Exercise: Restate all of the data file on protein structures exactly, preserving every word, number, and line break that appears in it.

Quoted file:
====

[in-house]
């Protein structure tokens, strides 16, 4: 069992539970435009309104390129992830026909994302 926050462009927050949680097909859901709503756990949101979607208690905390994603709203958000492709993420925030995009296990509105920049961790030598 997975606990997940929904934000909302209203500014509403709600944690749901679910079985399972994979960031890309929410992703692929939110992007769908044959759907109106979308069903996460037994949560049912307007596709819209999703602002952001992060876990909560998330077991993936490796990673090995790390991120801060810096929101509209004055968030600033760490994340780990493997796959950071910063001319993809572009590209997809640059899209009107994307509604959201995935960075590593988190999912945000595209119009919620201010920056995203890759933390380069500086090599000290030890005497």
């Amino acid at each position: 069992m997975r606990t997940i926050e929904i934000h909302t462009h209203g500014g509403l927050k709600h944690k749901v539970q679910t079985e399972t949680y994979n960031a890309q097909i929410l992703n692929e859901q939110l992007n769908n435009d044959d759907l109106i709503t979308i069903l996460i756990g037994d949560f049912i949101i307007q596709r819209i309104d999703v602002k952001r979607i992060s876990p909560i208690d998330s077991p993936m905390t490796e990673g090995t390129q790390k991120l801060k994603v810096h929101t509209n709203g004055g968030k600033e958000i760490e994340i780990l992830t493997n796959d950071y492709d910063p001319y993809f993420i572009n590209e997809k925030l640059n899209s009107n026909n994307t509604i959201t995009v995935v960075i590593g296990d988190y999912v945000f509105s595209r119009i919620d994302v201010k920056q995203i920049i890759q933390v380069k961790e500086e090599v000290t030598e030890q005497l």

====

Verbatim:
[in-house]
């Protein structure tokens, strides 16, 4: 069992539970435009309104390129992830026909994302 926050462009927050949680097909859901709503756990949101979607208690905390994603709203958000492709993420925030995009296990509105920049961790030598 997975606990997940929904934000909302209203500014509403709600944690749901679910079985399972994979960031890309929410992703692929939110992007769908044959759907109106979308069903996460037994949560049912307007596709819209999703602002952001992060876990909560998330077991993936490796990673090995790390991120801060810096929101509209004055968030600033760490994340780990493997796959950071910063001319993809572009590209997809640059899209009107994307509604959201995935960075590593988190999912945000595209119009919620201010920056995203890759933390380069500086090599000290030890005497």
């Amino acid at each position: 069992m997975r606990t997940i926050e929904i934000h909302t462009h209203g500014g509403l927050k709600h944690k749901v539970q679910t079985e399972t949680y994979n960031a890309q097909i929410l992703n692929e859901q939110l992007n769908n435009d044959d759907l109106i709503t979308i069903l996460i756990g037994d949560f049912i949101i307007q596709r819209i309104d999703v602002k952001r979607i992060s876990p909560i208690d998330s077991p993936m905390t490796e990673g090995t390129q790390k991120l801060k994603v810096h929101t509209n709203g004055g968030k600033e958000i760490e994340i780990l992830t493997n796959d950071y492709d910063p001319y993809f993420i572009n590209e997809k925030l640059n899209s009107n026909n994307t509604i959201t995009v995935v960075i590593g296990d988190y999912v945000f509105s595209r119009i919620d994302v201010k920056q995203i920049i890759q933390v380069k961790e500086e090599v000290t030598e030890q005497l």